The Kölner Dom Cathedral in Cologne, Germany has survived war, plague, and decay. Built in the 12th Century, it was the only major building in the city to survive the Allied carpet bombing in World War II. But the cathedral and its caretakers now stand against new invaders: hordes of Pokemon Go players.
Last month, the cathedral announced that it had hired an attorney to press its case against the game’s creators for failing to heed requests to remove the “Pokestop” waypoints that draw gamers in. The priests complain that “players have been traipsing through, interrupting prayer and disturbing the respectful calm of the ancient cathedral.” Several public institutions have been widely quoted in the media discouraging people from using the game on their grounds, including Arlington National Cemetary and the National Holocaust Museum, but the Cologne Cathedral maybe the first to take formal legal action.
They are unlikely to be the last frustrated landowners to consider that option. Closer to (my) home, for example, residents of St. Clair Shores, Michigan are up in arms about the players roaming through nearby Wahby Park. Local police have ticketed some players for trespassing, since the park technically closes to visitors at dusk, but the problems have apparently continued. One local resident complained that “the past few weeks (since the game came out) have been an absolute nightmare for the residents on our street. Our once quiet, safe, and peaceful street has gone to the complete opposite. There has to be almost a dozen Poke Stops, and roughly 5 Gyms in this park. At any given moment there are at least a couple of hundred people in the park play this game, compared to the average of usually 15-20 in the park. The Poke Stops, and Gyms border the park which is an open invitation for the players to utilize our street, our lawns, looking in our windows and so forth.”
Elaborating further, the resident emphasized the following issues:
“Privacy: Since our street borders the park, our privacy has been taken away from us. The stops/gyms border directly on our street, causing the gamers to take over our property as well as the parks. They are on our lawns, with the newest being looking right into our windows. How is this acceptable? They hang out on our lawns, trample landscaping, look in vehicles, hang out in the middle of the street looking at our homes while playing their game, so I hope. We ask them to leave but 75% percent of the time, they ignore us or call us names. They do this to our older residents on our street, which is just unacceptable. We have never had an issue before like this.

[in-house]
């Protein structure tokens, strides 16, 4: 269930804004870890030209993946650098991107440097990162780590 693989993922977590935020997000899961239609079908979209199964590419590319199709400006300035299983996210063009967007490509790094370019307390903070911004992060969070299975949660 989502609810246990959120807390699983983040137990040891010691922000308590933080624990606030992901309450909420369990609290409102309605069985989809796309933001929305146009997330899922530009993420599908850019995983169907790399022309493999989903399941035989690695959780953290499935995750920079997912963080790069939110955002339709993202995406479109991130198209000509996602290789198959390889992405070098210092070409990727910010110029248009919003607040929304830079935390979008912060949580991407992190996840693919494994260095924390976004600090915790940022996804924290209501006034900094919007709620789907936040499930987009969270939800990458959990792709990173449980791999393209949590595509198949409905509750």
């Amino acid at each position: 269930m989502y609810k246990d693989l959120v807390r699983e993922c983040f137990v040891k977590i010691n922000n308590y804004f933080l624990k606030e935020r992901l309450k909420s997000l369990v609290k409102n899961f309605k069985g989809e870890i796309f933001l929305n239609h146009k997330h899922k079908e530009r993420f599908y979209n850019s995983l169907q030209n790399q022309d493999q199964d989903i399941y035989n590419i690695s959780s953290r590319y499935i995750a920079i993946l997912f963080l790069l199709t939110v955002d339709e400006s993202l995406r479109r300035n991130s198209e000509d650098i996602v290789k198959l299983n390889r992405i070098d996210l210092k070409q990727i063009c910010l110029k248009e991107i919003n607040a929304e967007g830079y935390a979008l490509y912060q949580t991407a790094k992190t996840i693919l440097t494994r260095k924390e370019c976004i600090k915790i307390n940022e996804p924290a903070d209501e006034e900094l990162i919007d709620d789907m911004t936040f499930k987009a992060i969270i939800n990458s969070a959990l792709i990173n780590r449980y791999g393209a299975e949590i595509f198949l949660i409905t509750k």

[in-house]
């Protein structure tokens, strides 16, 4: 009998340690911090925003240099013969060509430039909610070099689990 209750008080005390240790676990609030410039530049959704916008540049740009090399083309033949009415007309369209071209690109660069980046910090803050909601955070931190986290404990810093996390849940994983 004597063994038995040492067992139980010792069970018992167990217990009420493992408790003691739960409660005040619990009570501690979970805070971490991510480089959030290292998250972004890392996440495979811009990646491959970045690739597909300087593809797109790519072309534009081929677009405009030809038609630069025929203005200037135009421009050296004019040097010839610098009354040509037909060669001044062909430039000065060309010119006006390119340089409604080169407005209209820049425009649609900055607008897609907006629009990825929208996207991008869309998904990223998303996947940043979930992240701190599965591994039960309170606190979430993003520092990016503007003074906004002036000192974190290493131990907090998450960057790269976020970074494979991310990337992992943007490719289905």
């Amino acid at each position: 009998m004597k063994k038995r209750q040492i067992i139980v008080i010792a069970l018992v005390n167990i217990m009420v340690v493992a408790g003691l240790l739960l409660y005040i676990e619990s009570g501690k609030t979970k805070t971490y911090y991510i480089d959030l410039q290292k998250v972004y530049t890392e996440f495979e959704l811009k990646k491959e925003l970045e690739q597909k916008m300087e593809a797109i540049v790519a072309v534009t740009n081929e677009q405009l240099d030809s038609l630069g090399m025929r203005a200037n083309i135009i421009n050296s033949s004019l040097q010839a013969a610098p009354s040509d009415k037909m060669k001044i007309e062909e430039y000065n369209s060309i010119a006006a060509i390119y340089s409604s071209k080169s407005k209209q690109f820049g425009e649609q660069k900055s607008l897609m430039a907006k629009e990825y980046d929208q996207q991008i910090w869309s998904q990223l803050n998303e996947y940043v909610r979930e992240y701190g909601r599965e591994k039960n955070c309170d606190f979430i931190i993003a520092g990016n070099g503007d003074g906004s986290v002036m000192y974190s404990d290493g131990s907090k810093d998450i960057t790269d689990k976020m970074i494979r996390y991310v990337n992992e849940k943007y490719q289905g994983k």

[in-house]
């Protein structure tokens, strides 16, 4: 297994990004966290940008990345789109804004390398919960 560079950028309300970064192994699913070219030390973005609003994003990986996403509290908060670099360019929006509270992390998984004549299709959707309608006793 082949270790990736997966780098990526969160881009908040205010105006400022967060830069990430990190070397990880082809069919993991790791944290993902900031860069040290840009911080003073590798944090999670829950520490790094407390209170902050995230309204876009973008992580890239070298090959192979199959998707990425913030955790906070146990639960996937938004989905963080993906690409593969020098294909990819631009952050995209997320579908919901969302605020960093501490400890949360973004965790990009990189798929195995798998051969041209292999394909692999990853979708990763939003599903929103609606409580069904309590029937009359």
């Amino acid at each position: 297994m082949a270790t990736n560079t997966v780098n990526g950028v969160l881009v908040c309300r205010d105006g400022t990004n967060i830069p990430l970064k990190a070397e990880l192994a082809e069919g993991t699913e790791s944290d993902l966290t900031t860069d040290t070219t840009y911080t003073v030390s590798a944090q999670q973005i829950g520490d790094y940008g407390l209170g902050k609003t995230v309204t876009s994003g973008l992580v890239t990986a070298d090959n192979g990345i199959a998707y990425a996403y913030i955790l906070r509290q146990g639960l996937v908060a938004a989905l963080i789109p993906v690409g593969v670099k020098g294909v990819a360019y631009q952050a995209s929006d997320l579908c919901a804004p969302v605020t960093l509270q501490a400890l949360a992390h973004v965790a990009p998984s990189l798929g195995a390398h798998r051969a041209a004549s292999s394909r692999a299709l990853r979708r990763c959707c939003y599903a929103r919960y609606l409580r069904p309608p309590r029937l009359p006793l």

Safety: Along with our privacy being violated, our safety is a concern too. Our street is narrow, we have elderly, and special needs children that require a lot of care. It is not uncommon for an ambulance go down the street frequently. It is not safe for cars to be blocking emergency vehicles to get down the street to assist people that need care. We don’t feel safe having people on our property looking into our home. Nor do we feel safe with random vehicles parking, driving slow, and hanging out on our street. We don’t know who is playing the game, who is looking at our homes to break in or steal, who is a pedophile or rapist. I don’t feel safe sitting on our porch, something we love to do. We have gotten heckled and yelled at for calling the police and we didn’t ever do so. I have been threatened because I asked someone to leave.